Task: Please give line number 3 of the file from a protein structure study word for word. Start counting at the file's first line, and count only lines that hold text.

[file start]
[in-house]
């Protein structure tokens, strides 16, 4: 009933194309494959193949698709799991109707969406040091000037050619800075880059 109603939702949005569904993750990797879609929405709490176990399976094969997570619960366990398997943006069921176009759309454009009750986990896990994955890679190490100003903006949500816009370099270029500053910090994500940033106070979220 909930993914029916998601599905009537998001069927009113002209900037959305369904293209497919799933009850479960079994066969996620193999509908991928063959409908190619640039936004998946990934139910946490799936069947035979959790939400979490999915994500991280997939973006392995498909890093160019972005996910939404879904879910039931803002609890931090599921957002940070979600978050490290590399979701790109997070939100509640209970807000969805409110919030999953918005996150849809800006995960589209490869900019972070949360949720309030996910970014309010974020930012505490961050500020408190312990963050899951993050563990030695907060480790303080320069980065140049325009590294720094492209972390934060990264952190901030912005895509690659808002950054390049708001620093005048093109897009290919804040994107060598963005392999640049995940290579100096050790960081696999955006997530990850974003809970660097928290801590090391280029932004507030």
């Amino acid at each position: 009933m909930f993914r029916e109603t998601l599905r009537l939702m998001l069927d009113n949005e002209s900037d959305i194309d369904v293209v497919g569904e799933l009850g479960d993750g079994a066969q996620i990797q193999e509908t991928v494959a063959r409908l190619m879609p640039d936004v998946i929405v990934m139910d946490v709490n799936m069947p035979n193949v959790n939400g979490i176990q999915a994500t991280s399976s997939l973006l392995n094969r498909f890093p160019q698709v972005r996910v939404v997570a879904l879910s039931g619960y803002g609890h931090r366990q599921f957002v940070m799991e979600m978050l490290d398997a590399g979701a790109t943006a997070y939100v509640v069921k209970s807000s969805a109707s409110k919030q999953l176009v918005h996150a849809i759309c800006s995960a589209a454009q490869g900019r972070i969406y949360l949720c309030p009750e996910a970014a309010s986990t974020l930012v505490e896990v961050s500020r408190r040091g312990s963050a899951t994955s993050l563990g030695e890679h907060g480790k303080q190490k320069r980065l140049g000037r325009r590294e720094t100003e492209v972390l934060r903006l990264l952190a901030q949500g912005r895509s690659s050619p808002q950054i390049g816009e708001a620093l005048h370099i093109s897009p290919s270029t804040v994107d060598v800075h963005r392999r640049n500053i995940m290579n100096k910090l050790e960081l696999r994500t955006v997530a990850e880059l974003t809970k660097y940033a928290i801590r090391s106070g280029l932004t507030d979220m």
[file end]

């Amino acid at each position: 009933m909930f993914r029916e109603t998601l599905r009537l939702m998001l069927d009113n949005e002209s900037d959305i194309d369904v293209v497919g569904e799933l009850g479960d993750g079994a066969q996620i990797q193999e509908t991928v494959a063959r409908l190619m879609p640039d936004v998946i929405v990934m139910d946490v709490n799936m069947p035979n193949v959790n939400g979490i176990q999915a994500t991280s399976s997939l973006l392995n094969r498909f890093p160019q698709v972005r996910v939404v997570a879904l879910s039931g619960y803002g609890h931090r366990q599921f957002v940070m799991e979600m978050l490290d398997a590399g979701a790109t943006a997070y939100v509640v069921k209970s807000s969805a109707s409110k919030q999953l176009v918005h996150a849809i759309c800006s995960a589209a454009q490869g900019r972070i969406y949360l949720c309030p009750e996910a970014a309010s986990t974020l930012v505490e896990v961050s500020r408190r040091g312990s963050a899951t994955s993050l563990g030695e890679h907060g480790k303080q190490k320069r980065l140049g000037r325009r590294e720094t100003e492209v972390l934060r903006l990264l952190a901030q949500g912005r895509s690659s050619p808002q950054i390049g816009e708001a620093l005048h370099i093109s897009p290919s270029t804040v994107d060598v800075h963005r392999r640049n500053i995940m290579n100096k910090l050790e960081l696999r994500t955006v997530a990850e880059l974003t809970k660097y940033a928290i801590r090391s106070g280029l932004t507030d979220m």